Sadness and Hope
[author’s note: please excuse the delay in this blog post as we had a technical difficulty which prevented the timeliness of this posting]
Today marks 6 years since Haiti’s devastating earthquake that captured the worlds attention and changed a nation incomprehensibly. When asked this morning about how people feel, the head of our partner hospital said ‘people will reflect, some with sadness, some with hope’. These are two abundantly strong characteristics in Haiti (sadness and hope) which we witness every day, not just as a legacy of January 12th 2010, but as a legacy of the daily struggles and triumphs of life in this beautiful but desperate nation.
Perhaps what has struck me most on this last visit as I reflect on this blog, is the challenging ethical dilemmas our team in Haiti face week by week, which reflect this intimate balance of sadness and hope.
Dr Genett, our inspiring head of maternity who works tirelessly, shares in our leaders training last week, a recent challenge. Two women, both requiring an emergency C-Section at exactly the same time, with only him available to do both procedures…with only minutes to decide which to choose. The sadness of life in Haiti…and yet…alongside these desperate decisions, his team provided support for over 1,000 deliveries in 2015, saving the lives of hundreds of women and babies…the hope of Haiti.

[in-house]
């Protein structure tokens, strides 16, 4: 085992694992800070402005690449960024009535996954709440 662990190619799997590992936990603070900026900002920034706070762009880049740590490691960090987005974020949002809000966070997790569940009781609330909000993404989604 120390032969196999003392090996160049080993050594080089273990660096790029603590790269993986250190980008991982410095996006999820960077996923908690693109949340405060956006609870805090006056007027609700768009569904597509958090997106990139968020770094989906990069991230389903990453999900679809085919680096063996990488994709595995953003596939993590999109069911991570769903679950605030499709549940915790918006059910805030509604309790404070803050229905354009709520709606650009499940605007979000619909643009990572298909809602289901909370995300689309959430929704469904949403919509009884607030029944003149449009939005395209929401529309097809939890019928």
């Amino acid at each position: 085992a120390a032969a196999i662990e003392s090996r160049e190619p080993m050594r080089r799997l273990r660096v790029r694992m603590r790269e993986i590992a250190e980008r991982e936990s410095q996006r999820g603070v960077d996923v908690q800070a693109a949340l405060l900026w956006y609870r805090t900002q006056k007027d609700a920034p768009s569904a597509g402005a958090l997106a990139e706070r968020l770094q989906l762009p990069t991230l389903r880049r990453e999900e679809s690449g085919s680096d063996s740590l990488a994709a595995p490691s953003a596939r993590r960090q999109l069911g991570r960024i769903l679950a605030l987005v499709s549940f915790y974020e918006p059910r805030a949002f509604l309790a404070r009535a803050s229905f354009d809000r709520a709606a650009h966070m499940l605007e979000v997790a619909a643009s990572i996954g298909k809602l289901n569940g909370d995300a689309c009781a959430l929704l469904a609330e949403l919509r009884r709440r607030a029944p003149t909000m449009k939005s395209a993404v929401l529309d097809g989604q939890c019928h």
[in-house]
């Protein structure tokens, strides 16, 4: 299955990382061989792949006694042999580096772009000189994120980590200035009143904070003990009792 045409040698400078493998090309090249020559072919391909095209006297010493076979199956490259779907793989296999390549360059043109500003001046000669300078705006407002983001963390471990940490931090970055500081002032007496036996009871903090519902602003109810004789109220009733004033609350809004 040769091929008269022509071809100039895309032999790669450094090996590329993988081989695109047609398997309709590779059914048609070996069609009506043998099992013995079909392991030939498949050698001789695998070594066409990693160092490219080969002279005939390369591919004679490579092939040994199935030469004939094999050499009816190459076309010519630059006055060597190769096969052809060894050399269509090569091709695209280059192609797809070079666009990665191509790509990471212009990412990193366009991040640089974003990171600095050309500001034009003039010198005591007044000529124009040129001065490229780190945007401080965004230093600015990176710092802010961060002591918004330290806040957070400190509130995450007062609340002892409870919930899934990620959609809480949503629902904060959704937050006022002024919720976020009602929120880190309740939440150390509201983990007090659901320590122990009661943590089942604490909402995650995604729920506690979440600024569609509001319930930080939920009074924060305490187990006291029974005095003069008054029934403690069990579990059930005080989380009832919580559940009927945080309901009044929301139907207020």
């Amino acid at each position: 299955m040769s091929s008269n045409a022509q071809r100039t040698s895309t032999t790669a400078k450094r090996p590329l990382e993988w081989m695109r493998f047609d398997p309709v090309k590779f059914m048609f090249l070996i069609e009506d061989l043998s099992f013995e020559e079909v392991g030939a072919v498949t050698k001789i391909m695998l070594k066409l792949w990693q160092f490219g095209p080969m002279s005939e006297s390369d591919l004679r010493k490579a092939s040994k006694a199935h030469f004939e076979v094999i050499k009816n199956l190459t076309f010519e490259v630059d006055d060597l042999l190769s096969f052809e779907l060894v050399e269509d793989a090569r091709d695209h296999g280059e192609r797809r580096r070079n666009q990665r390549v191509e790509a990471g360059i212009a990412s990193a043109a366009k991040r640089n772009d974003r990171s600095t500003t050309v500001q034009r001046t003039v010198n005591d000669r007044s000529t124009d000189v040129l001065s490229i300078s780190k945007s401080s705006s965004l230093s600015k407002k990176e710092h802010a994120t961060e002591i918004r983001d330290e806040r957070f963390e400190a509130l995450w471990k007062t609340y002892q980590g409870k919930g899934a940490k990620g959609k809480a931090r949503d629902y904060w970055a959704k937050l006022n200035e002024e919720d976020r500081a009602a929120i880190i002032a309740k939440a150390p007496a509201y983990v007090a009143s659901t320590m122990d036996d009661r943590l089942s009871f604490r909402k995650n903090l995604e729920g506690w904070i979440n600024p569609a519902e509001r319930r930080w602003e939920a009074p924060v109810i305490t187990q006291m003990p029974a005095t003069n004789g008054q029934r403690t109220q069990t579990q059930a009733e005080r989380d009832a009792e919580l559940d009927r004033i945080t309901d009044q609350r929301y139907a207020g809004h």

Then there’s our Rehabilitation team. We have one long term paraplegic patient who has been at the hospital for years, with an infection too severe to overcome in Haiti. His desperate desire is to return to the South of Haiti where he can spend some precious time with his elderly mum, who seems to be entering the final season of her life. If the rehab team agree, his wish of reunion with his mum, who he hasn’t seen for about 5 years, will be fulfilled. However, the risk of his infection worsening without regular medical supervision will place his future at risk. Do the team seek to meet his emotional needs or physical? In a country like Haiti, it would seem both are not always possible? And yet, before January 12th 2010, this amazing man would have likely never even survived his initial spinal injury, or this subsequent infection. There is sadness and hope in the lives of most here.
However, with out doubt, whilst hope here can’t restore and resolve every sad situation, it is certainly the triumphant force that dominates these two conflicting emotions. It is in Haiti, both 6 years ago and today, where I have met some of the most hope filled and inspiring men and women in my life so far. Their sadness is tragic, but their hope is heroic. It is an honour to work alongside and serve the amazing Haitian people, and we will continue to do so for years to come.